Reverse side of the 20 Slovak korunas is showing a witness to the rich history of the town of Nitra, which has been the centre of a significant political formation - the Principality of Nitra - until the 11th century. Several times the main design is overprinted by part of a coral necklace dating from the 9th century with a crescent-shaped bronze locket, which was found by archaeologists at Nitra-Lupky.
|50 Slovak korunas|
|Banknote of 50 Slovak korunas has dimensions 135×68 mm and main colors are lapis lazuli, celestial blue, celestial blue, pastel blue, platinum, linen, cool grey, wild blue yonder and timberwolf. The banknote of 50 Slovak korunas was issued in 2005.|
Obverse side of the 50 Slovak korunas is showing the portraits of Saint Cyril and Saint Methodius - the first Slav missionaries.
Reverse side of the 50 Slovak korunas is showing two hands, with the first seven letters of the old Slavonic alphabet "Hlaholika" between them, as a symbol of the gift the two saints brought to the ancient Slavs. The symmetrically reversed silhouette of the medieval church at Drazovce (District of Nitra) symbolizes the dawn of Christianity in our country.
|100 Slovak korunas|
|Banknote of 100 Slovak korunas has dimensions 141×71 mm and main colors are khaki, cinereous, grullo, pale silver, champagne, ivory, cornsilk and dim gray. The banknote of 100 Slovak korunas was issued in 2004.|
Obverse side of the 100 Slovak korunas is showing the Madonna from the Altar of Birth in St. Jacob's Church at Levoca. This Gothic ornamental sculpture was the work of the outstanding medieval artist - sculptor and woodcarver Master Pavol of Levoca.
Reverse side of the 100 Slovak korunas is showing the two dominants of the town - the church of the St. Jacob and the city hall. This motive is overprinted by an illustration of a gothic stone head from the sacristy of the old church of the minorite order at Levoca.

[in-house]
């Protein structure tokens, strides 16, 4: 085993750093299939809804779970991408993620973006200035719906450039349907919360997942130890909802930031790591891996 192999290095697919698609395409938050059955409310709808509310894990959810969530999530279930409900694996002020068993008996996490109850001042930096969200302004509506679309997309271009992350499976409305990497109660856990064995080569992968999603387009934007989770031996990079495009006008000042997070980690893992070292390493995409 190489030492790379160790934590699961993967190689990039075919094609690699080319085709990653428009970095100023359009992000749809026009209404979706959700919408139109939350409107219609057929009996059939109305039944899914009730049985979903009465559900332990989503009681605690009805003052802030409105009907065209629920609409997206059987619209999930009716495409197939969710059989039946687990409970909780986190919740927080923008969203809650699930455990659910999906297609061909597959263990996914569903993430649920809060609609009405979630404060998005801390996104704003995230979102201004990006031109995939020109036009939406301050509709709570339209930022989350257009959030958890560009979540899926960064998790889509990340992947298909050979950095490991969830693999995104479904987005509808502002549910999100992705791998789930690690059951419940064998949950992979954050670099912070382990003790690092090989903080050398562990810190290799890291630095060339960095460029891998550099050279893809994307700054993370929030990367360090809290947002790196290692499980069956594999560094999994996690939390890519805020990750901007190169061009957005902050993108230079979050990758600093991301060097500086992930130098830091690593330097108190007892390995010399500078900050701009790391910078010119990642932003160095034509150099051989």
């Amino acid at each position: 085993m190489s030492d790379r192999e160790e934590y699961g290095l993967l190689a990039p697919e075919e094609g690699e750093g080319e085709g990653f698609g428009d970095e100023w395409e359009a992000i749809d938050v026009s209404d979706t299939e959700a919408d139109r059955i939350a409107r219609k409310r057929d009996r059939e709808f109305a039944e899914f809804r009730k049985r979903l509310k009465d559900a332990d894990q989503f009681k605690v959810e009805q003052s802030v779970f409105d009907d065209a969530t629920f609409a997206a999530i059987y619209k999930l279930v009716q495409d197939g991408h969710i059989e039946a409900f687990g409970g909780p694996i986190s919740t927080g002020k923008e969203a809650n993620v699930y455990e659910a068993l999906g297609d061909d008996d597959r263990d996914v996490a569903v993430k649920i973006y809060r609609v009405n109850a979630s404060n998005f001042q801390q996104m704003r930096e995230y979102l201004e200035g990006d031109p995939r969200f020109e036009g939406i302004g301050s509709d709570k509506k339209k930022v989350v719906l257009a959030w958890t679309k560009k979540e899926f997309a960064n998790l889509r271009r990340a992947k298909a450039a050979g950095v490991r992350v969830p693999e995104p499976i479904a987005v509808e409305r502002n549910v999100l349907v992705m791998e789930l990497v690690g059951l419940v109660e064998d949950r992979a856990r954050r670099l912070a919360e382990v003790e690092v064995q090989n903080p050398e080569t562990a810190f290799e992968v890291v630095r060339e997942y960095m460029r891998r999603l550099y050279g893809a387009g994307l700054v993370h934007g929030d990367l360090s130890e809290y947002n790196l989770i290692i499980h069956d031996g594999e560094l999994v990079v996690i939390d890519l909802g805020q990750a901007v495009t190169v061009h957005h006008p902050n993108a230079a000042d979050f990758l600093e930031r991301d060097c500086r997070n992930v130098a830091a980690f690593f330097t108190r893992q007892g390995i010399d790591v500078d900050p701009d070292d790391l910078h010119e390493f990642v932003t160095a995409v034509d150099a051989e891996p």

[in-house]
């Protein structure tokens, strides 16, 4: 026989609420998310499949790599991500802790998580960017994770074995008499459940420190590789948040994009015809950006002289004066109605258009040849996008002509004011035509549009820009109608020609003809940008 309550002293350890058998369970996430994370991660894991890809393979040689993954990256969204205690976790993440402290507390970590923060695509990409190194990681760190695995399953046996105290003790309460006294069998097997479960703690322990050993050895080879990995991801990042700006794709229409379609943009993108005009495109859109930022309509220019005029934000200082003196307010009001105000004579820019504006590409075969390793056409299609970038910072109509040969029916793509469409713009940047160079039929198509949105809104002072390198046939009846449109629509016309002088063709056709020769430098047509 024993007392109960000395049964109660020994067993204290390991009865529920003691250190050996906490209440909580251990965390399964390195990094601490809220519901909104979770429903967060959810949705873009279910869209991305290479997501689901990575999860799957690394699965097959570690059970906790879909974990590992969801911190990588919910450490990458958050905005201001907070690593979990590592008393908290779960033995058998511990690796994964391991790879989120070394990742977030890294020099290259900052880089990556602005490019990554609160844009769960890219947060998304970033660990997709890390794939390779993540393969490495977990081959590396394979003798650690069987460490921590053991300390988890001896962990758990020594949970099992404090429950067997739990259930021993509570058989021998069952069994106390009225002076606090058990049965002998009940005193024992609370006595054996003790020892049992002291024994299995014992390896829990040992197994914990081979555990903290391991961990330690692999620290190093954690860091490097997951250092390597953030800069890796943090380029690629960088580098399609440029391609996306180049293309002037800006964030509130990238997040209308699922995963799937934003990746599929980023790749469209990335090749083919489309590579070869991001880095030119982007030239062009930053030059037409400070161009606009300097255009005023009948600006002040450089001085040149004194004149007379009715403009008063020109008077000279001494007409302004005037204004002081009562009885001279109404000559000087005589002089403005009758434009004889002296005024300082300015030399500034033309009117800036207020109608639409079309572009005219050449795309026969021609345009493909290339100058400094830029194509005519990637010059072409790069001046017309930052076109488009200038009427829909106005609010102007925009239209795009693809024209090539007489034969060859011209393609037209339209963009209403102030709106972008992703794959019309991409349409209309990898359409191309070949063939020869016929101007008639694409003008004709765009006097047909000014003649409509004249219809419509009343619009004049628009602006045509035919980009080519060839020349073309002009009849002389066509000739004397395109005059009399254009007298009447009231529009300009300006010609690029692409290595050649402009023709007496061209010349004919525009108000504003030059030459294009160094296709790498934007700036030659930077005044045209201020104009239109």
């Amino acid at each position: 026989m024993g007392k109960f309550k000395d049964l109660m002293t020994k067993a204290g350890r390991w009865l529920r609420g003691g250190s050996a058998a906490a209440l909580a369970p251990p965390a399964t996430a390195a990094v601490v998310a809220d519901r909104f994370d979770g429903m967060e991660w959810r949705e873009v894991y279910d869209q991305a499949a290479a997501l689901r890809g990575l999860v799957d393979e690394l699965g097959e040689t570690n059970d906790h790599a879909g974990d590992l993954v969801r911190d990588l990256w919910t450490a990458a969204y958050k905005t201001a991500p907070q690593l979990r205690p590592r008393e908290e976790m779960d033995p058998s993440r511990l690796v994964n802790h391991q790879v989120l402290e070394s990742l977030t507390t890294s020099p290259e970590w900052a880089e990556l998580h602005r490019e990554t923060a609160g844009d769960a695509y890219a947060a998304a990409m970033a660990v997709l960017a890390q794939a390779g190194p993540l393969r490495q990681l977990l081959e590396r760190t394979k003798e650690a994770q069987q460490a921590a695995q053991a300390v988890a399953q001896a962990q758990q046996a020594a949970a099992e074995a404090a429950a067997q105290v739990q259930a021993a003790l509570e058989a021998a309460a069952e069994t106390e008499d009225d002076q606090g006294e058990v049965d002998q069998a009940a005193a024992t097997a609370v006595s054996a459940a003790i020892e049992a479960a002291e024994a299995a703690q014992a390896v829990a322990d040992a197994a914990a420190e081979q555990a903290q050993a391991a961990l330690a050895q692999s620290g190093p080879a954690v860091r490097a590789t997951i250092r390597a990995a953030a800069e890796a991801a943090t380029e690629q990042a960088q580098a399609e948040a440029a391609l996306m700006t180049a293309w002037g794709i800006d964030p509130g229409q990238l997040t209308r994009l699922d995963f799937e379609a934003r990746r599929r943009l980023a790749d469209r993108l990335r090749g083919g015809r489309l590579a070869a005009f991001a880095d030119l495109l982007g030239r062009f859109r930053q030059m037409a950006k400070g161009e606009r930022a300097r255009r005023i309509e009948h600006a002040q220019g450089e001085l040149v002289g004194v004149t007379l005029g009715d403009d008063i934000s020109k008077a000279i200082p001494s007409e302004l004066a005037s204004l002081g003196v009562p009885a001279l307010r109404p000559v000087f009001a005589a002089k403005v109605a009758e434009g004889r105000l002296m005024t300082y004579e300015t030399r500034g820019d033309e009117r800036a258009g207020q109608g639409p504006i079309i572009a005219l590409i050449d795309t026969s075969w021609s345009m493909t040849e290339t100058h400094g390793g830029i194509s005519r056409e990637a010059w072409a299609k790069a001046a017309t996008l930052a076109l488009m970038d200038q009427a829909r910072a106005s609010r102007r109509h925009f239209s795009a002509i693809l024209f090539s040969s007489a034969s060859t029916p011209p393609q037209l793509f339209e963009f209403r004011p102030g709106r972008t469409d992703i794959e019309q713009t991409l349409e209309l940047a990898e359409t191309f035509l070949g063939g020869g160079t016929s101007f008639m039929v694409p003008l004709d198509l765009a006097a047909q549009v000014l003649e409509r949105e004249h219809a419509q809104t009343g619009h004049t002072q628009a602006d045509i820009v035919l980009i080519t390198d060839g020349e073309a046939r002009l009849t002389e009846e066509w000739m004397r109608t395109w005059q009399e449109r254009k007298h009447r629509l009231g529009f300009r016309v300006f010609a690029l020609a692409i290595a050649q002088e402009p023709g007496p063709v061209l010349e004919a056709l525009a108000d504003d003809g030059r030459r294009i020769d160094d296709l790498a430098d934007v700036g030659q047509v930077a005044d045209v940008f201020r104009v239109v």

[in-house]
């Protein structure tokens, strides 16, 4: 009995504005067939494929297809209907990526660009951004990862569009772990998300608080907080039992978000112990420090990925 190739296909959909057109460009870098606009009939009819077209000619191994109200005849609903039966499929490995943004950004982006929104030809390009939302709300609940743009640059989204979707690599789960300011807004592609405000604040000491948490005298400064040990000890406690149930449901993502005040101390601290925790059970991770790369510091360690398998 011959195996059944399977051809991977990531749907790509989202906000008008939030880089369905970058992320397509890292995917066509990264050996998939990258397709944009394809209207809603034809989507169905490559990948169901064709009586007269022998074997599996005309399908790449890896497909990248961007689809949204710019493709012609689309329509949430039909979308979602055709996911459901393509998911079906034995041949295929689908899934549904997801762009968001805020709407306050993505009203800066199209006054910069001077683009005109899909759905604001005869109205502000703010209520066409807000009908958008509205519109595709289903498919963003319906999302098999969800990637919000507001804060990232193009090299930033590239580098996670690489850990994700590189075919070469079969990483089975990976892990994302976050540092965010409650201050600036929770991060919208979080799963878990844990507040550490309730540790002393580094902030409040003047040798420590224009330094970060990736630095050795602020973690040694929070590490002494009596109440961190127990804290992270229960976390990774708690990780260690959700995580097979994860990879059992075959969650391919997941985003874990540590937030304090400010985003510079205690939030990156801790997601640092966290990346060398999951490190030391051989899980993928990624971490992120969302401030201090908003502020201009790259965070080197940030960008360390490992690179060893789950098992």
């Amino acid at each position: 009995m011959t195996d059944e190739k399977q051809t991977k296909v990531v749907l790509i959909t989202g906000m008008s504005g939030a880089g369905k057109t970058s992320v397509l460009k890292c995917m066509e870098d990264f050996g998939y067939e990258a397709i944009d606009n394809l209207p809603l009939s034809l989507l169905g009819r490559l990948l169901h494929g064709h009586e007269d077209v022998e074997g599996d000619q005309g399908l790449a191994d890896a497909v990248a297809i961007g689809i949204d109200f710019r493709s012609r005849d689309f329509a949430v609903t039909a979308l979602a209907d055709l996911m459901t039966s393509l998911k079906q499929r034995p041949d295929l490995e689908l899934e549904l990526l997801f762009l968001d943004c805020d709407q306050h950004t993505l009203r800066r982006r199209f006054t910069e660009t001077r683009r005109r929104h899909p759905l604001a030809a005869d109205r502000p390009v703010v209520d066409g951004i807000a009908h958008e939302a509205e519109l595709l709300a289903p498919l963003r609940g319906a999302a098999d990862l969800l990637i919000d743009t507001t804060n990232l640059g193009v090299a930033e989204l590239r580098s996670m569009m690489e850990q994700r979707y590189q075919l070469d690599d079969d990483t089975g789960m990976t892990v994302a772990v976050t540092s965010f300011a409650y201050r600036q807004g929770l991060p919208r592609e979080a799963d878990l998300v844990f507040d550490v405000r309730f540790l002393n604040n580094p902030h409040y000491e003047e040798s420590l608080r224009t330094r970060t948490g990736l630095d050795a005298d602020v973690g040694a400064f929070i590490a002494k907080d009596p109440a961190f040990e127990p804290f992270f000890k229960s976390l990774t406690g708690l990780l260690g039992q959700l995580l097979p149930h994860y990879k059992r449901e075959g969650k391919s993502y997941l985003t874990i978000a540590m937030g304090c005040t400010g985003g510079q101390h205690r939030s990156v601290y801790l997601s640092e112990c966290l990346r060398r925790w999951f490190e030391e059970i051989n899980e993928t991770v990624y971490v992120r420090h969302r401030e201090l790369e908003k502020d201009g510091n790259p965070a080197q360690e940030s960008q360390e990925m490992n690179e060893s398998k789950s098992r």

|200 Slovak korunas|
|Banknote of 200 Slovak korunas has dimensions 146×73 mm and main colors are teal blue, powder blue, dark jungle green, pale aqua, dark electric blue, outer space, isabelline and timberwolf. The banknote of 200 Slovak korunas was issued in 2006.|
Obverse side of the 200 Slovak korunas is showing an effigy of Anton Bernolak (1762 - 1813), an outstanding linguist and enlightened priest, who played an important role in the movement for national emancipation. He is known in modern Slovak history as father of the first version of Standard Written Slovak language.
Reverse side of the 200 Slovak korunas is showing the illustration of Trnava in the 18th century and the symbol of the town - the Renaissance City Tower in the foreground.
|500 Slovak korunas|
|Banknote of 500 Slovak korunas has dimensions 153×78 mm and main colors are beaver, sand, cinereous, xanadu, almond, wenge, beige, honeydew and dark gray. The banknote of 500 Slovak korunas was issued in 2006.|
Obverse side of the 500 Slovak korunas is showing the portrait of Ludovit Stur, one of the greatest Slovak personalities of the 19th century, who was known as the father of the idea of Slovak national emancipation and the founder of the Slovak literary language.